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‘ [65] destroyed, and that his friends had fallen,—nay, he saw almost every one about his person killed or wounded,—but yet he never spoke a word or moved a muscle, looking unchanged upon all the destruction about him. At last, at five o'clock, the fire of the French began to slacken. He ordered a charge to be made along the whole line,—a desperate measure, which, perhaps, was never before ventured under such circumstances; and when he saw the alacrity with which his men advanced towards the enemy, then, for the first time, laying his hand with a sort of convulsive movement on the pistols at his saddlebow, he spoke, as it were in soliloquy, and all he said was, “That will do!” In ten minutes the route of the French was complete. And yet this great man, twice in India and once in Spain, had almost lost his reputation, and even his rank, by being unable to control the impetuosity of his disposition. In the night one of his aids passed the window of the house where he had his quarters, and found him sitting there. He told the Duke he hoped he was well. “Don't talk to me of myself, Major,” he said; “I can think of nothing, and see nothing, but the Guards. My God! all destroyed! It seems as if I should never sleep again!” This was his favorite regiment; and when they were mustered, after the battle, out of above a thousand men, less than three hundred answered.’

June 25.—Mr. Campbell asked me to come out and see him to-day, and make it a long day's visit. So, after the morning service, I drove out, and stayed with him until nearly nine this evening. He lives in a pleasant little box, at Sydenham, nine miles from town, a beautiful village, which looks more like an American village than any I have seen in England. His wife is a bonny little Scotchwoman, with a great deal of natural vivacity; and his only child, a boy of about ten, an intelligent little fellow, but somewhat injured by indulgence, I fear. . . . . They seem very happy, and have made me so, for there was no one with them but myself, except an old schoolmate of Campbell's, now a barrister of considerable eminence. . . . . Campbell had the same good spirits and love of merriment as when I met him before,—the same desire to amuse everybody about him; but still I could see, as I partly saw then, that he labors under the burden of an extraordinary reputation, too easily acquired, and feels too constantly that it is necessary for him to make an exertion to satisfy expectation. The consequence is, that, though he is always amusing, he is not always quite natural.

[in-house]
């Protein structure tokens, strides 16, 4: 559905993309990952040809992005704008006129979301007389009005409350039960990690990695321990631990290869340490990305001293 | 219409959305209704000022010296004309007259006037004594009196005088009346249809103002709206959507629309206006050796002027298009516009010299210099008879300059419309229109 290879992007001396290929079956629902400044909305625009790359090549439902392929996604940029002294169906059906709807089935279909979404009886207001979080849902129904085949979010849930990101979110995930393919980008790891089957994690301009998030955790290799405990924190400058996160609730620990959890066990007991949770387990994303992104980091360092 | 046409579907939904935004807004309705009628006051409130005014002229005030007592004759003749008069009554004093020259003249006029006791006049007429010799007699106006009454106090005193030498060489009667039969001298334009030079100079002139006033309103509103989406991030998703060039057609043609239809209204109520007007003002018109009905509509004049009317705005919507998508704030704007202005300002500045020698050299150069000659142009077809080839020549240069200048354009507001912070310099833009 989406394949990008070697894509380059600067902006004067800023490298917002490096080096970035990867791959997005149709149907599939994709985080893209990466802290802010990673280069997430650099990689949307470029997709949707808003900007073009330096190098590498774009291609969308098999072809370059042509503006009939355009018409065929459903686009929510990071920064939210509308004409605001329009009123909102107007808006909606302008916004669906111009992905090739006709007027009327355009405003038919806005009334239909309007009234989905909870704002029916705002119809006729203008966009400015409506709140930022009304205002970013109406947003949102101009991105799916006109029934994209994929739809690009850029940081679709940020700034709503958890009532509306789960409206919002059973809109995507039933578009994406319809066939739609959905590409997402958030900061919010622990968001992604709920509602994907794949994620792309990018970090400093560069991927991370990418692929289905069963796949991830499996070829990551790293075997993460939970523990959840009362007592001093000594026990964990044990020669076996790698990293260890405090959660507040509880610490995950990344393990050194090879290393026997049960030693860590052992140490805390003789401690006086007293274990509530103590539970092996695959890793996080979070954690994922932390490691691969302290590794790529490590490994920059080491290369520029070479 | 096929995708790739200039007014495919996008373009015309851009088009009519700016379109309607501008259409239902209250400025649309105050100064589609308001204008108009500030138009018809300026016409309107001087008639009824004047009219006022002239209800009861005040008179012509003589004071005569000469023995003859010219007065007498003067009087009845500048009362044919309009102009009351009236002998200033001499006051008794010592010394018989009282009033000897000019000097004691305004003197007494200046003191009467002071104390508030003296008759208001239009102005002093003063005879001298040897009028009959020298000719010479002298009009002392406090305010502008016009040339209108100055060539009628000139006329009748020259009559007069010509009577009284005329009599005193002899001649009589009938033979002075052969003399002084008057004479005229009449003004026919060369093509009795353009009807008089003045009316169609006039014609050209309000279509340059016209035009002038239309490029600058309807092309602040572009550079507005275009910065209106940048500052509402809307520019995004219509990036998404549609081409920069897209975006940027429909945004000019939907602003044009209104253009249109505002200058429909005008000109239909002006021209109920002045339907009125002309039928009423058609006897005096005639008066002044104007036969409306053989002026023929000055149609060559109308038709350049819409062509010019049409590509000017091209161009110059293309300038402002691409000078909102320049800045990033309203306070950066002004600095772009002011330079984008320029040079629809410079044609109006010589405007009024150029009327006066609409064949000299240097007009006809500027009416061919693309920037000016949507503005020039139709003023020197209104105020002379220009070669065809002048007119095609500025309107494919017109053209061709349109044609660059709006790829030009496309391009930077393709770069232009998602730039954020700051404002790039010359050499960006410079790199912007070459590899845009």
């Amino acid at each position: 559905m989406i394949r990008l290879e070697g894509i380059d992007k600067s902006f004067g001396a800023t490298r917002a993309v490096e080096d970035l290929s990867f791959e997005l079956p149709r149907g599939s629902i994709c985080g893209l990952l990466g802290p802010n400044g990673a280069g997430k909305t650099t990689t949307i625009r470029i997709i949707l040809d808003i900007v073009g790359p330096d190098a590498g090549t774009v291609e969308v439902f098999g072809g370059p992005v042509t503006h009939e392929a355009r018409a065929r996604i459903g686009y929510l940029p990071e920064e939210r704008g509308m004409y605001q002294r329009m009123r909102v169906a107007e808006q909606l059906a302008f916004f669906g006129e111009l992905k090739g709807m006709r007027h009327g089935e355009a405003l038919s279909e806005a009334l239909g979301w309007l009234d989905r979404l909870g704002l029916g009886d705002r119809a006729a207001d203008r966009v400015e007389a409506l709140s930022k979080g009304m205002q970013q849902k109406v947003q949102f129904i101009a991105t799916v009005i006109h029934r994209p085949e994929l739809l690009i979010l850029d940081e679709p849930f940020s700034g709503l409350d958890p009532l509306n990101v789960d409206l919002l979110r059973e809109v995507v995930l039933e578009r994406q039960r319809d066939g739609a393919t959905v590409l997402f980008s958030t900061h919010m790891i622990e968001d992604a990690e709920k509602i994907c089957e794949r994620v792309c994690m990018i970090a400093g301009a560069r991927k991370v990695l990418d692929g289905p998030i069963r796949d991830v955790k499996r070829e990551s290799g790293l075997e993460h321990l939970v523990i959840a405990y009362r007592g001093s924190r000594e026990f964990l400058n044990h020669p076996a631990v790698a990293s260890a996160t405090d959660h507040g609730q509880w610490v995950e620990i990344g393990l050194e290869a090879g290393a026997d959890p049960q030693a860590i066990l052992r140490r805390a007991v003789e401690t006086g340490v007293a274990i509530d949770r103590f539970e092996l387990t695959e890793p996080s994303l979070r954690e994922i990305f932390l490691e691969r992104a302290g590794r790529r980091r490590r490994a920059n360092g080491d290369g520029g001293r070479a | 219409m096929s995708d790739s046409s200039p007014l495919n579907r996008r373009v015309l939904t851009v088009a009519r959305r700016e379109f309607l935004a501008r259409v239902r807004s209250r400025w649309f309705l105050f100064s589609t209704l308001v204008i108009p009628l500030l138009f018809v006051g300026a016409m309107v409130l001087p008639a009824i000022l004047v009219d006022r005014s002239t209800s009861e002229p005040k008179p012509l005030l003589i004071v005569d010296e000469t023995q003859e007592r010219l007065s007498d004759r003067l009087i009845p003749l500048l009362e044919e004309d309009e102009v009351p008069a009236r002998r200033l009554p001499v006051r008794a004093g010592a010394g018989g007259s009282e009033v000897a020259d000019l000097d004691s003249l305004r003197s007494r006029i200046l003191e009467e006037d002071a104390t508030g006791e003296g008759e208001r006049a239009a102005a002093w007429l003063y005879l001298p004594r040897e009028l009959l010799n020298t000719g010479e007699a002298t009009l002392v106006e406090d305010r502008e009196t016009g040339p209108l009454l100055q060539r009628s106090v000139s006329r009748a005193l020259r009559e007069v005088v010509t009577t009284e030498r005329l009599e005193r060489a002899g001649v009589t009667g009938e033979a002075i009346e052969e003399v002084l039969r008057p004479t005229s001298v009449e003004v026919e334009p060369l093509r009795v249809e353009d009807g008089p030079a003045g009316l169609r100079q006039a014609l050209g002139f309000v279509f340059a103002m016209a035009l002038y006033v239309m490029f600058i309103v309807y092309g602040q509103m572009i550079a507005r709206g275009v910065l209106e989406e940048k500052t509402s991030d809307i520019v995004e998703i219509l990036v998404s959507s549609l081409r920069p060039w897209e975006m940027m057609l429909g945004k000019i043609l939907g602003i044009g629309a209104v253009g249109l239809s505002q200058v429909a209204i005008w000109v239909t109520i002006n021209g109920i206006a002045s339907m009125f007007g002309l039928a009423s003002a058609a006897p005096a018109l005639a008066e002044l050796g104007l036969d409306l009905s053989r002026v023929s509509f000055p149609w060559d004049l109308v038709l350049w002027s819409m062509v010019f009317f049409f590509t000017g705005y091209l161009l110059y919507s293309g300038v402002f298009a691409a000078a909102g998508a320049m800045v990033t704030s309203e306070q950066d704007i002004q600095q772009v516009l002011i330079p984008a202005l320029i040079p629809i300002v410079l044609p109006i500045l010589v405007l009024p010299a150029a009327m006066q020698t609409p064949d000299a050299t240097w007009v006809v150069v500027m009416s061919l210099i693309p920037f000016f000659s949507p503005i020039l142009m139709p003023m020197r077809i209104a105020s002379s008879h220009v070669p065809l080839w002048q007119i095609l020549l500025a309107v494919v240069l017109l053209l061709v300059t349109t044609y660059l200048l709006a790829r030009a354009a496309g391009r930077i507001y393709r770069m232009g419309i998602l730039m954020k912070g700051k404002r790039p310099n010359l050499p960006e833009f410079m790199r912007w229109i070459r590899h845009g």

He showed me the biographical and critical sketches of the English Poets which he is printing. . . . . They will form three volumes, and

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